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Toll authority often willing to settle
By Joseph Ryan | Daily Herald Staff

Leslie Boudreau, in her car outside the tollway's Downers Grove headquarters, faced a $15,000-plus bill after racking up a year of missed tolls and fines because her I-PASS account had run dry and the tollway did not send her violation notices.

 

Paul Michna | Staff Photographer

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Published: 1/6/2008 12:46 AM

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In her fight against the tollway, Leslie Boudreau stumbled on what many might consider a loophole.

Just days after Boudreau appealed her $4,619 bill for toll violations to the DuPage County circuit court, a tollway attorney called her at home -- twice -- and asked to settle for a $500 fine and the $179.50 in tolls.

Facing an impending escalation of fines to $15,739 and the loss of her driver's license, Boudreau, who uses the tollways to get from her Oak Forest home to work as a psychiatric nurse in Naperville, quickly agreed to the deal.

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The tollway authority's sudden willingness to deal with Boudreau is not unusual for cases that are appealed to court, said spokeswoman Joelle McGinnis.

In fact, she said, such deals can be struck with tollway attorneys before an appeal is filed, even though accused toll scofflaws aren't told that option exists.

The tollway could not produce figures on how many accused toll cheats appeal to circuit court or how many settlements are reached. McGinnis, though, said it is relatively rare.

For one thing, that route costs $247 for a nonrefundable court fee, on top of anything else owed. So few accused toll cheats are likely to pay that unless they know a settlement is nearly certain.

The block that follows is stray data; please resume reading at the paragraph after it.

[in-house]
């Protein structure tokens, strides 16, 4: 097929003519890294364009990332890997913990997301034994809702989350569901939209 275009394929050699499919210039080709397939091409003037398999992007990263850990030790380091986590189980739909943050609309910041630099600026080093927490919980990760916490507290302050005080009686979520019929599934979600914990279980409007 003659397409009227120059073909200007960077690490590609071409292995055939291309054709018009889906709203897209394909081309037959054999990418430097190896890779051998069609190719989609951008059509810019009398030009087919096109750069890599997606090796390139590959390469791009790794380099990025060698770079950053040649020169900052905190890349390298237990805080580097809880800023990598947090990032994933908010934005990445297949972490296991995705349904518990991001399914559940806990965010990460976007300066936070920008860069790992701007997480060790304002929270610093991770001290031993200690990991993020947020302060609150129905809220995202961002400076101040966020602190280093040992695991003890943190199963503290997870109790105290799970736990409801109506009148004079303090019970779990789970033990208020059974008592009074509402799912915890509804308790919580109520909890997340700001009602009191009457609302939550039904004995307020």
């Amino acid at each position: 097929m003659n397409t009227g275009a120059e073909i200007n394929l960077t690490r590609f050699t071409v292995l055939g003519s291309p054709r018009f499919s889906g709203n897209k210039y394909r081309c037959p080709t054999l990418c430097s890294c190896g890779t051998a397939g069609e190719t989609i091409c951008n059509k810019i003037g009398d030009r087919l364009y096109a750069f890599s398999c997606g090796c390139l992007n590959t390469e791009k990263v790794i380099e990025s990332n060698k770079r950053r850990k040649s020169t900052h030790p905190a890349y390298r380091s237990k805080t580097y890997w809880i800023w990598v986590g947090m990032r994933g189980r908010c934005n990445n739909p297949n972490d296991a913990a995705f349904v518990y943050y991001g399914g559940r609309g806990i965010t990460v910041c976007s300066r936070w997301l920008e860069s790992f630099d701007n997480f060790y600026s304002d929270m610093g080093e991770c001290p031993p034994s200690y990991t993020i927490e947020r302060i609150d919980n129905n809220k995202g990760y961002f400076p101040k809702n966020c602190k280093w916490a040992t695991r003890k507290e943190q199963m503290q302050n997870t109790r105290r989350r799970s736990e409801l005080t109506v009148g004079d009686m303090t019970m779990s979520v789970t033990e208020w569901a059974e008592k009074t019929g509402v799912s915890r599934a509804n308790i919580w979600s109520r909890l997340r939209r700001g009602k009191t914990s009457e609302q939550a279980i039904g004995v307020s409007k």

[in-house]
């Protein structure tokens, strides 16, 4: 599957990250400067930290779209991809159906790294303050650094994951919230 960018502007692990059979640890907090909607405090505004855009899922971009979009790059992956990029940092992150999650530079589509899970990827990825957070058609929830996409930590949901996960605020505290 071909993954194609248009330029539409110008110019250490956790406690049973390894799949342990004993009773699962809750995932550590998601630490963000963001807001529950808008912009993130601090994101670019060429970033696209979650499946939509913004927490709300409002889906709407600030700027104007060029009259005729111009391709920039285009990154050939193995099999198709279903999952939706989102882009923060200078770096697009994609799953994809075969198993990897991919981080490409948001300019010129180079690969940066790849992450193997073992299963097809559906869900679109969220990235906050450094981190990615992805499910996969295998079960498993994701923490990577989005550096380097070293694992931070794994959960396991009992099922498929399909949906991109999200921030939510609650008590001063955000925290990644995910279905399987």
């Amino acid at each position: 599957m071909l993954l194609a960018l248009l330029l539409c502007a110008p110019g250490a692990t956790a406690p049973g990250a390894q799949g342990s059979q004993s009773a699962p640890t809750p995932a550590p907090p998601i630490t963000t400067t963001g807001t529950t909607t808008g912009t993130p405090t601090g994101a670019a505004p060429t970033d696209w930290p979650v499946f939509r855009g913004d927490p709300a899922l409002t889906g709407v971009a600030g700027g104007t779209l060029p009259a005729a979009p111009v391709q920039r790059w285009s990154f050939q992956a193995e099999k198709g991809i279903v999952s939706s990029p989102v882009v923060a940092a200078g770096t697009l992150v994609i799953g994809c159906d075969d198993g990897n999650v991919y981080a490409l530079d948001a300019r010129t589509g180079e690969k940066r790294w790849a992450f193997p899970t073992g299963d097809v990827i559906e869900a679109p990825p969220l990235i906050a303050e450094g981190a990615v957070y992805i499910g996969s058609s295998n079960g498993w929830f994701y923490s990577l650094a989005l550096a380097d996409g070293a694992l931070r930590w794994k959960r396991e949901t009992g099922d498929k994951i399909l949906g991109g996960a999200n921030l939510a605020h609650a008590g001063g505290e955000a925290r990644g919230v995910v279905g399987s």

Appealed violations often are settled for pennies on the dollar because judges urge settlement to save expensive court time, McGinnis said.

"I don't think it is a loophole," she said. "The people are still paying."

The tollway authority's attorneys use a preset formula that allows scofflaws to pay a percentage of the fines, the full amount of the missed tolls and $40 to fill up their I-PASS, she said.

That is precisely what occurred in Boudreau's case.

The tollway authority's hearing officer refused to budge on her litany of fines even though Boudreau had owned an I-PASS for years and said she wasn't aware her account had run dry.

The fact that the tollway hadn't sent out notices for a year was irrelevant. It was assumed Boudreau was knowingly cheating, the hearing officer said.

Yet, that attitude changed when the tollway was no longer in control.

Just days after Boudreau appealed the fines to circuit court, a tollway attorney was calling her home.

"He said that since I was an I-PASS holder, they wanted to negotiate," Boudreau said. "I was stunned. That was my whole point in the first place. It is crazy."

McGinnis said tollway authority attorneys, who are technically assistant attorneys general, are given the authority to settle with accused toll cheats before an appeal.

However, the toll violator must ask to talk to a tollway authority attorney to settle.

Tollway employees who normally take questions about violations and hearing officers are not allowed to consider a deal, McGinnis said.